Does Outsourcing Part of the Sales Process Actually Work?

New year, new challenges.

Whether your company has ambitious revenue targets, sky-high sales expectations, or grandiose growth goals, the pressure is on. As a sales leader, you want to ensure your sales organization is running on all cylinders right out of the gate. But with limited internal resources, you might be wondering how to ramp up your output. Could outsourcing be the answer?

Does Outsourcing Part of the Sales Process Actually Work

8 min. read

Think outsourcing is the perfect way to make your lead gen or sales red-hot? Hold up. Before you jump in and start pawning off parts of your sales process, there are a number of things to consider – like figuring out how outsourcing fits into your sales strategy, which sales function to outsource, or how to find the perfect outsourcing partner for your needs. But not to worry, we’ve got the inside scoop on sales outsourcing.

Settle in for the story of two would-be hot dog tycoons and the outsourcing misstep that brought down their burgeoning empire.

Growing up, my partner and his brother realized that fellow latch-key kids who were home alone after school were hungry. There weren’t always snacks available. Some kids weren’t even allowed to use the microwave, let alone go near the stove unsupervised.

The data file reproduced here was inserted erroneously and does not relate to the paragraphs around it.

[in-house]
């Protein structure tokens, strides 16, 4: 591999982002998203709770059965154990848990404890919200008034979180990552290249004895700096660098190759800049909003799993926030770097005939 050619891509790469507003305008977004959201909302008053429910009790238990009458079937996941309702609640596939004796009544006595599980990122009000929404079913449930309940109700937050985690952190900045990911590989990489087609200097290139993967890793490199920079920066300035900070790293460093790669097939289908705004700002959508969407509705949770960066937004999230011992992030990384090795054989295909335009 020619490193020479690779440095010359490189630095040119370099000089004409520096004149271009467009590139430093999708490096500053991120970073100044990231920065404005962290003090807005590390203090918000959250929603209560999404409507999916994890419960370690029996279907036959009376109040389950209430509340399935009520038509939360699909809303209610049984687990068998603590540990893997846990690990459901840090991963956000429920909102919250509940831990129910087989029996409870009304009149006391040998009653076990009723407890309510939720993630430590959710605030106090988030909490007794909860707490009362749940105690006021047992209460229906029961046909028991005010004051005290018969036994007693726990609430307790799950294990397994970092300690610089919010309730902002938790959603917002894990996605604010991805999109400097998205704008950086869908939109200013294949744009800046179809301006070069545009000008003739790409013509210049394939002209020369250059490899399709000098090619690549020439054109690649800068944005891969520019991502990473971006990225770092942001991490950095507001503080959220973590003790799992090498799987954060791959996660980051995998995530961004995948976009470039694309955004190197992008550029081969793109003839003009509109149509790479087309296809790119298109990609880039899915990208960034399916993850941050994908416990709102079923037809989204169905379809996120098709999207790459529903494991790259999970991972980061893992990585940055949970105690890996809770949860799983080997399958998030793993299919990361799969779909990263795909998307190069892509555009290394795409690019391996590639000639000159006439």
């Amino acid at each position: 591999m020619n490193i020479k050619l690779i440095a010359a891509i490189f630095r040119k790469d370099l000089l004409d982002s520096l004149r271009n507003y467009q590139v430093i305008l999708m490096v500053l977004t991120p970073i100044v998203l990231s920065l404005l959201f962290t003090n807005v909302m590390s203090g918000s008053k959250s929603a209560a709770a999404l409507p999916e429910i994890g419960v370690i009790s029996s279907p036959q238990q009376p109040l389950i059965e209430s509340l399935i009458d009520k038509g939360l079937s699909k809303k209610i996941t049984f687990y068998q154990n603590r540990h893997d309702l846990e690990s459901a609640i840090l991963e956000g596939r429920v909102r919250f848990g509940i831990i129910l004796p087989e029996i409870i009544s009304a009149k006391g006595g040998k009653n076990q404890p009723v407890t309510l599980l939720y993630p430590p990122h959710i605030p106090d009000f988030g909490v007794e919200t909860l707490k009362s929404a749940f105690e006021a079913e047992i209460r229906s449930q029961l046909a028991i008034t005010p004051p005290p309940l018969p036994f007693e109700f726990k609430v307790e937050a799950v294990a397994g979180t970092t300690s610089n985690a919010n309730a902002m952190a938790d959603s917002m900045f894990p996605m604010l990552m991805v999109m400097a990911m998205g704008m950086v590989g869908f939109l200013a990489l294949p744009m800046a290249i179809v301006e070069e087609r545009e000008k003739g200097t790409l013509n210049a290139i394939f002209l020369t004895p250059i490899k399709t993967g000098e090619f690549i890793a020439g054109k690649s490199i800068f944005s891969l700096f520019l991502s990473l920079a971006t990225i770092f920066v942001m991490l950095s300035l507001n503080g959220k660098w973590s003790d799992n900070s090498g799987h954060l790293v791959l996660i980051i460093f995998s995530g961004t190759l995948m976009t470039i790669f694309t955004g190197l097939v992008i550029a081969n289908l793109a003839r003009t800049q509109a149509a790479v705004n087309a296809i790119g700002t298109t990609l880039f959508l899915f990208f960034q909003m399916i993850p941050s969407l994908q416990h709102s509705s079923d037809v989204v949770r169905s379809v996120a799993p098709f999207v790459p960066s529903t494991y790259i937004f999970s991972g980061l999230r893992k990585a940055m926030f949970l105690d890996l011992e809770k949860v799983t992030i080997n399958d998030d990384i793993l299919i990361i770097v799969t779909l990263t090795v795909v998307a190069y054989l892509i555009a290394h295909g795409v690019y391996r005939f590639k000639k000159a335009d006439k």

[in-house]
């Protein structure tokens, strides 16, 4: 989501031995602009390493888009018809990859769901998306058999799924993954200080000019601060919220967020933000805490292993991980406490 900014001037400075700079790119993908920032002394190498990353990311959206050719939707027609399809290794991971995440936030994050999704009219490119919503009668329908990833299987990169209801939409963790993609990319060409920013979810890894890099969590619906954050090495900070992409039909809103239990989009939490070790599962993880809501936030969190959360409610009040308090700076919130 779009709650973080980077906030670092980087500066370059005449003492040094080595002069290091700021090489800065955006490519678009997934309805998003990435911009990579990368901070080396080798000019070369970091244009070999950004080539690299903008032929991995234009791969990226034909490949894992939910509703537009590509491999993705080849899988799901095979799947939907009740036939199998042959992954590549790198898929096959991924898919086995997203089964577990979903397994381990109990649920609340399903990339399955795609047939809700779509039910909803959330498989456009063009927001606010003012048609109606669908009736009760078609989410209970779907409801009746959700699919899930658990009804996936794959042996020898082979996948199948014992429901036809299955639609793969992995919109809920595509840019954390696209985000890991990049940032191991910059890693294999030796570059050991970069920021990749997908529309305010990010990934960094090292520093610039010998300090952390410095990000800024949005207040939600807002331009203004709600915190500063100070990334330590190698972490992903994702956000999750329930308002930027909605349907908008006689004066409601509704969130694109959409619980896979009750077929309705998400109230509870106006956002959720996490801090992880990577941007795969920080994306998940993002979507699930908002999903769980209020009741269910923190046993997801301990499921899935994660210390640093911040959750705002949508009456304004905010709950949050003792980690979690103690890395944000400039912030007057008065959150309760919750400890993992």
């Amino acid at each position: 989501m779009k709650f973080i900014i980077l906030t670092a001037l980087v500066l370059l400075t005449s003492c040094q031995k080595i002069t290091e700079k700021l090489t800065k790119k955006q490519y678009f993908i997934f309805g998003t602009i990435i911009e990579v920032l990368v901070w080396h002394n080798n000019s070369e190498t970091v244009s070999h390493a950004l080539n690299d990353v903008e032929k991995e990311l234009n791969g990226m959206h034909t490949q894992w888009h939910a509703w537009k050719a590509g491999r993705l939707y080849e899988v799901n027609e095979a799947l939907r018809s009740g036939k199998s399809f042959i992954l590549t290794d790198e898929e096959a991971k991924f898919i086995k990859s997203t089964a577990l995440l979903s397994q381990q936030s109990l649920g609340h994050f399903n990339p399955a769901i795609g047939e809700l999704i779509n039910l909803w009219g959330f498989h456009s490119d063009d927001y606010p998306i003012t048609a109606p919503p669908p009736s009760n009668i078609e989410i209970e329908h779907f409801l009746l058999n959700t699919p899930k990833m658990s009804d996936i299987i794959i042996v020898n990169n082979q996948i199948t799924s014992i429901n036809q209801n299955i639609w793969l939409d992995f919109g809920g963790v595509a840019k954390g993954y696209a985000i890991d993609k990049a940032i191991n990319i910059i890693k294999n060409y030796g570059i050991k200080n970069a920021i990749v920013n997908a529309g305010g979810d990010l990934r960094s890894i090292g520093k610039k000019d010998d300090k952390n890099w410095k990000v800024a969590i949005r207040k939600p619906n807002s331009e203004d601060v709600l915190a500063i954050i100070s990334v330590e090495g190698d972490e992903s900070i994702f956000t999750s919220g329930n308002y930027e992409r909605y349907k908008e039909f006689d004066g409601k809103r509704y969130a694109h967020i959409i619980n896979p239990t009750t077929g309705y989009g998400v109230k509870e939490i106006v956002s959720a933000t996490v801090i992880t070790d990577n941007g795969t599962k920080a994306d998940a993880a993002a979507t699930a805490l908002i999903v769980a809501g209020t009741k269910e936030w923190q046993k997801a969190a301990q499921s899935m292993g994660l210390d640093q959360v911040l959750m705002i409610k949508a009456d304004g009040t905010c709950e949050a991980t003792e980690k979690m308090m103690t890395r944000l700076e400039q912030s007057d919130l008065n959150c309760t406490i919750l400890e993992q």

The young brothers decided to solve the local ravenous-kid problem with door-to-door hot dog sales. My future husband and his brother would heat up the hot dogs at home and sell them to neighbourhood children. They’d spend the proceeds on penny candy.

Then, the brothers realized that they could make candy money AND spend more time playing video games if they outsourced the most tedious part: the selling. Instead of traipsing around the neighbourhood themselves, the entrepreneurs enlisted a younger friend as their sales rep.

At first, the brothers were practically swimming in candy, despite spending almost all of their time playing video games. That is, until the salesboy’s mother found out and he was forced to quit. Without a salesperson, the burgeoning hot dog enterprise folded soon after.

The moral of the story is, you may, too, have wondered if outsourcing parts of your sales process could give your sales operation an edge without having to hire in-house. But the answer isn’t black and white. Sales partnerships can be a great way to augment your sales effort without the commitment or cost of hiring full time sales professionals, but it’s not a one-size-fits-all solution.